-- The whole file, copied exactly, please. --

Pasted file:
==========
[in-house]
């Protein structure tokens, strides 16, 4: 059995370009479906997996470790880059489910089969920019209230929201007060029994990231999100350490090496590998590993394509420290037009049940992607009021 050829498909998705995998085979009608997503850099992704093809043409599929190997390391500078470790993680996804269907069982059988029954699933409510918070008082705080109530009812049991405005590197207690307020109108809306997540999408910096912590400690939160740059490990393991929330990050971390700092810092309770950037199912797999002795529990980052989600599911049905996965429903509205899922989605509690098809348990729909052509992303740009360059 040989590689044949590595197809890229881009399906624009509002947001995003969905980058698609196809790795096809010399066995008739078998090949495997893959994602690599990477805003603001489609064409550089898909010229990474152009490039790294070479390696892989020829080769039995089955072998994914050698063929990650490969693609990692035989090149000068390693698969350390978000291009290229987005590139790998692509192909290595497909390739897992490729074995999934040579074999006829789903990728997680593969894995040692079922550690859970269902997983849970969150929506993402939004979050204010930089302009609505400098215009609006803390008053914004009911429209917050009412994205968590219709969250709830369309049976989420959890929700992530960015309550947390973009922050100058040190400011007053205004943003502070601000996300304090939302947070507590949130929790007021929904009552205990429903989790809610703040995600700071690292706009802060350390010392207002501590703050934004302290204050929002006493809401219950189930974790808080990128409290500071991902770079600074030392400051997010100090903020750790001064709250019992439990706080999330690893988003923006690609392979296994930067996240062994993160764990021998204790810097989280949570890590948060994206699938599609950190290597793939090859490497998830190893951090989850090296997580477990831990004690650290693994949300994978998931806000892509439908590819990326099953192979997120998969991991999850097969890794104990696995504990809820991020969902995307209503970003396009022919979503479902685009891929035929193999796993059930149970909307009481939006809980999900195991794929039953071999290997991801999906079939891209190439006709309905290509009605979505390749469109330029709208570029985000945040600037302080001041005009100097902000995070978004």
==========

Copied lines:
[in-house]
């Protein structure tokens, strides 16, 4: 059995370009479906997996470790880059489910089969920019209230929201007060029994990231999100350490090496590998590993394509420290037009049940992607009021 050829498909998705995998085979009608997503850099992704093809043409599929190997390391500078470790993680996804269907069982059988029954699933409510918070008082705080109530009812049991405005590197207690307020109108809306997540999408910096912590400690939160740059490990393991929330990050971390700092810092309770950037199912797999002795529990980052989600599911049905996965429903509205899922989605509690098809348990729909052509992303740009360059 040989590689044949590595197809890229881009399906624009509002947001995003969905980058698609196809790795096809010399066995008739078998090949495997893959994602690599990477805003603001489609064409550089898909010229990474152009490039790294070479390696892989020829080769039995089955072998994914050698063929990650490969693609990692035989090149000068390693698969350390978000291009290229987005590139790998692509192909290595497909390739897992490729074995999934040579074999006829789903990728997680593969894995040692079922550690859970269902997983849970969150929506993402939004979050204010930089302009609505400098215009609006803390008053914004009911429209917050009412994205968590219709969250709830369309049976989420959890929700992530960015309550947390973009922050100058040190400011007053205004943003502070601000996300304090939302947070507590949130929790007021929904009552205990429903989790809610703040995600700071690292706009802060350390010392207002501590703050934004302290204050929002006493809401219950189930974790808080990128409290500071991902770079600074030392400051997010100090903020750790001064709250019992439990706080999330690893988003923006690609392979296994930067996240062994993160764990021998204790810097989280949570890590948060994206699938599609950190290597793939090859490497998830190893951090989850090296997580477990831990004690650290693994949300994978998931806000892509439908590819990326099953192979997120998969991991999850097969890794104990696995504990809820991020969902995307209503970003396009022919979503479902685009891929035929193999796993059930149970909307009481939006809980999900195991794929039953071999290997991801999906079939891209190439006709309905290509009605979505390749469109330029709208570029985000945040600037302080001041005009100097902000995070978004």